constraint

noun
con·​straint | \ kən-ˈstrānt How to pronounce constraint (audio) \

Definition of constraint

1a : the act of constraining
b : the state of being checked, restricted, or compelled to avoid or perform some action … the constraint and monotony of a monastic life …— Matthew Arnold a life of invalidism and constraint
c : a constraining condition, agency, or force : check put legal constraints on the board's activities Budget constraints have forced me to revise my travel plans.
2a : repression of one's own feelings, behavior, or actions emotional constraint
b : a sense of being constrained : embarrassment " … a constraint between us as if we were strangers … "— John P. Marquand

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Examples of constraint in a Sentence

Lack of funding has been a major constraint on the building's design. They demand freedom from constraint. They refuse to work under constraint any longer.
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Recent Examples on the Web

GaN erases this constraint and could open up new possibilities that change how cars are designed in the future. Angela Chen, The Verge, "Gallium nitride is the silicon of the future," 1 Nov. 2018 Even with pipeline constraints and labor shortages in West Texas and New Mexico, IHS Markit still projects Permian production to surge from 2.5 million barrels a day last year to 5.4 million barrels daily by 2023. Jordan Blum, Houston Chronicle, "Permian will outpace all OPEC nations except Saudis," 13 June 2018 But for her first fictional effort, Gera has nonetheless crafted a warmly nuanced look at love in a place filled with constraints and contradictions, and where a broken heart could perhaps be the first step toward emancipation. Jordan Mintzer, The Hollywood Reporter, "'Sir': Film Review | Cannes 2018," 14 May 2018 These are broad strategic concepts, and in reality such ideas are often overtaken by near-term constraints and realities. Rodger Baker, Fortune, "Commentary: Trump and Kim Are Both Unconventional. That Might Help Them Strike a Deal.," 2 May 2018 Given the ingredients, the results are what you’d expect: An earnest tear-jerker about following your dreams, the constraints of being born in a specific place, and the difficulty of staying true to yourself. refinery29.com, "The True Story Behind," 13 Mar. 2018 However, in 2014, AngloGold Ashanti suspended gold production in Obuasi due to financial constraints, laying off more than 90 percent of its workforce and spending $210 million on severance packages. Marisa Schwartz Taylor, National Geographic, "Illegal Gold Mining Boom Threatens Cocoa Farmers (And Your Chocolate)," 6 Mar. 2018 How can Archigram’s ideas translate to a world facing the harsh reality of resource constraints? Patrick Sisson, Curbed, "How the Archigram architectural collective, profiled in a comprehensive new book, designed for a more radical, and random, future," 26 Nov. 2018 Here’s an interesting example of constraints spurring creativity: As their names imply, mini programs allow files up to only 2MB. Casey Newton, The Verge, "The fake video era of US politics has arrived on Twitter," 9 Nov. 2018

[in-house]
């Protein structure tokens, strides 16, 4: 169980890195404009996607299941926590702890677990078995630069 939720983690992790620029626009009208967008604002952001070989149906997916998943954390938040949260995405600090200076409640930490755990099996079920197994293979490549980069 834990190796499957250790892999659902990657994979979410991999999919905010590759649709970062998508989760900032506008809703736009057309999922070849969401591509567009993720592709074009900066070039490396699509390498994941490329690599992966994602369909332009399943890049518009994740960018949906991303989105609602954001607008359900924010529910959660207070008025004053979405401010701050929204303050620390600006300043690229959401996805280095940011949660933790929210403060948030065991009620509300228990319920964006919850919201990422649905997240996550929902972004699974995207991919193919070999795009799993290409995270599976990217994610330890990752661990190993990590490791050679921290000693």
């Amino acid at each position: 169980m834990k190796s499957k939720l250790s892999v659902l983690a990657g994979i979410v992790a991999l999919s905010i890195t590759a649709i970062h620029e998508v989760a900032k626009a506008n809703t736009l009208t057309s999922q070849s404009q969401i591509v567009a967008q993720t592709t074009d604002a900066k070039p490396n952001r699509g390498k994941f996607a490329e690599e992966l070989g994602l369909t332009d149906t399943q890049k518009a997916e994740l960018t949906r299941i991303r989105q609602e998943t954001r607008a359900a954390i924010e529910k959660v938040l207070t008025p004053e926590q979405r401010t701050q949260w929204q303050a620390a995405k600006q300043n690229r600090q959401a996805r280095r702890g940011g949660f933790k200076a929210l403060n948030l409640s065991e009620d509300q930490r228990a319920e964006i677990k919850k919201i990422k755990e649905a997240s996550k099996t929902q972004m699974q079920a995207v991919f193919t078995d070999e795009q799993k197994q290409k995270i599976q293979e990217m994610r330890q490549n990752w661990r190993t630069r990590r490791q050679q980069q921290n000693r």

These example sentences are selected automatically from various online news sources to reflect current usage of the word 'constraint.' Views expressed in the examples do not represent the opinion of Merriam-Webster or its editors. Send us feedback.

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First Known Use of constraint

15th century, in the meaning defined at sense 1a

History and Etymology for constraint

Middle English, from Middle French constrainte, from constraindre — see constrain

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Last Updated

22 Mar 2019

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Time Traveler for constraint

The first known use of constraint was in the 15th century

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More Definitions for constraint

constraint

noun

English Language Learners Definition of constraint

: something that limits or restricts someone or something
: control that limits or restricts someone's actions or behavior

constraint

noun
con·​straint | \ kən-ˈstrānt How to pronounce constraint (audio) \

Kids Definition of constraint

1 : control that limits or restricts The committee refused to act under constraint.
2 : something that limits or restricts money constraints

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